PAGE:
The prospect of bringing a modern transportation phenomenon to Clark County was met with a less contemporary adage: Don’t put the cart before the horse.
As cities across the U.S. wrangle with the emerging ride-sharing business, Clark County officials say they are not quite ready to embrace electric scooters — even as a pilot program.
Instead, policymakers prefer to watch Nevada lawmakers who will consider creating a new vehicle category for motorized scooters while defining rules and restrictions for the industry.
“I think it would be so premature of us as a county to not wait to hear what the Legislature has to say,” Commissioner Lawrence Weekly said during Tuesday’s County Commission meeting.
Officials also underscored that they would want local control in all aspects of any deployment after finding less regulatory success with ride-hailing companies like Uber and Lyft.
Opinions differ about whether Nevada laws governing electric bicycles apply to the scooters, which would allow them to operate now. Reno fought the rollout by scooter company Lime, while Henderson has requested a temporary operating agreement for 500 scooters from Bird Rides Inc.
“We are in discussions with them, but it is all very preliminary at this point,” Henderson spokeswoman Kathleen Richards said Tuesday.
Bird, the rentable e-scooter company, pitched county commissioners Tuesday on a test run in Downtown Summerlin and has pledged not to deploy without the county’s blessing, according to Neil Tomlinson, a managing partner with Hyperion Advisors, which represents Bird.
The California-based company’s dockless, electric scooters were cast as a “new and novel” transportation option to complement existing infrastructure and travel by Arthur Ortegon, Bird’s government partnerships manager.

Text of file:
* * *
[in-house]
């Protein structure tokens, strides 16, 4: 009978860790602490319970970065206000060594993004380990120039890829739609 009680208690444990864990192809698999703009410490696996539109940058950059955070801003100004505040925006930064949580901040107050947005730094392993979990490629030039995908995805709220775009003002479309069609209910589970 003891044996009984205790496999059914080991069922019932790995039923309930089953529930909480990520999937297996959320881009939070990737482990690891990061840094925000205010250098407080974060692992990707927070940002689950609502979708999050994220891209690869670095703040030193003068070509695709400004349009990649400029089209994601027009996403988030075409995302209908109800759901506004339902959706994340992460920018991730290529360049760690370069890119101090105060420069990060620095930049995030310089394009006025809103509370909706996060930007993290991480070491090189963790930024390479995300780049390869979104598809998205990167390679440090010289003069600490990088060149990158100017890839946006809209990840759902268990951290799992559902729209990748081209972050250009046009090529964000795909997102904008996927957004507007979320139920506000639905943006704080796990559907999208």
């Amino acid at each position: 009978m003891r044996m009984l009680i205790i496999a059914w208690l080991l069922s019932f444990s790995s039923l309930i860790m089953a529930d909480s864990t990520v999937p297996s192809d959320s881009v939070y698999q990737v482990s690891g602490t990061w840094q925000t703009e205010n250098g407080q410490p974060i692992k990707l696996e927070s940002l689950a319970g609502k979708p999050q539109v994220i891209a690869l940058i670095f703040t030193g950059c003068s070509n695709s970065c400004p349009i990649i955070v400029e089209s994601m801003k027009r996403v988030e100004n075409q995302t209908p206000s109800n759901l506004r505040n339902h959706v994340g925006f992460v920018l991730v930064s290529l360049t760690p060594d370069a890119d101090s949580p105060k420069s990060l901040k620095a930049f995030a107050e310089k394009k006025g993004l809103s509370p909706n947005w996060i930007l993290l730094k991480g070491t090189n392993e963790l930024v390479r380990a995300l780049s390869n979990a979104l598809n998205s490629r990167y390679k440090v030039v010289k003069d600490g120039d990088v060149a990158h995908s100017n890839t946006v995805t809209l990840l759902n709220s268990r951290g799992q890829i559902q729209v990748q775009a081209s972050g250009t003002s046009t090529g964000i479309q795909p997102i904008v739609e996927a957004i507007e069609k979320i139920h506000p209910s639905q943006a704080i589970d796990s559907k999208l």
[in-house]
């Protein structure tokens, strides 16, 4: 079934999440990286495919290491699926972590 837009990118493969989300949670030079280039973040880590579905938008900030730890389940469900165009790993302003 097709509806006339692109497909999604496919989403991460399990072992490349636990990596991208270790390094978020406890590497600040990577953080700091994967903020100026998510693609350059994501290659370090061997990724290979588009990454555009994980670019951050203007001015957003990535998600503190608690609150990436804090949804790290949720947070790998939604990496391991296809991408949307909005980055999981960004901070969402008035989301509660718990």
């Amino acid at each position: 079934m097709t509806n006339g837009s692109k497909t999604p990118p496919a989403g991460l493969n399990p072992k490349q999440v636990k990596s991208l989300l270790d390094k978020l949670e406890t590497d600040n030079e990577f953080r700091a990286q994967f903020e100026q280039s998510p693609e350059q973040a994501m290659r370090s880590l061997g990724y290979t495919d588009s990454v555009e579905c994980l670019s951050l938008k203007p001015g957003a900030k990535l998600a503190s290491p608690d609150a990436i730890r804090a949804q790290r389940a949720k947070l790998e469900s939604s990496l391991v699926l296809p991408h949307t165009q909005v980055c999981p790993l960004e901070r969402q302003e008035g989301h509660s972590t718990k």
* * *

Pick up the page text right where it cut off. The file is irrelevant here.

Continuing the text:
Bird, founded in September 2017, operates in over 125 cities, mostly in North America, Ortegon said, and the scooters could provide a solution for commuters in Clark County on first mile/last mile transit, a term for the short trips to and from major transportation modes like buses and vehicles.
The scooters have drawn support from the Regional Transportation Commission, Tomlinson said, but an RTC spokeswoman did not return a message Tuesday seeking specifics about the commission’s appetite.
Tomlinson said he also envisions the scooters linking Symphony Park to downtown and generally filling the gap in transportation deserts — typically low-income or at-risk areas — where options are scarce.
Even as some commissioners were open to identifying limited pilot areas and acknowledged potential in sections like downtown or near UNLV, far more questions were raised than answered, and Commissioner Marilyn Kirkpatrick was clear that scooters would never be acceptable on the Strip.
“There’s a lot of missing information and a lot of wordsmithing, so I could never vote for a pilot program because, I think of Downtown Summerlin, that’s already congested,” she said. “Where on God’s green Earth would you put them? And who would regulate them? And what happens liability-wise when somebody doesn’t have the helmet that gets hurt?”
Officials were aware of the problems that have plagued other cities that have rolled out electric scooters — capable of traveling 21 mph and meant for bike lanes — like them being ridden on sidewalks and parked as inattentively as shopping carts.
Las Vegas, which as late as September had been entertaining a pilot program with Lime, decided not to pursue a plan because of those concerns, city spokesman Jace Radke said.
But Ortegon said Bird has addressed many of those problems by incentivizing proper parking and riding and by issuing demerits to those who fail to follow rules that could lead to kicking a user off the platform.
The company also employs geofencing technology that governs users who ride into restricted areas. If a user does travel outside a permitted zone, they may finish their ride, but once they park, the scooter is inoperable to the next user, and Bird will come pick it up.
“A lot of the issues that you see in the headlines, we have made a lot of progress,” Ortegon said.
However, before a limited, controlled introduction might be tested in the county, Kirkpatrick concluded, Bird and any other scooter ride-sharing companies have “homework” to do.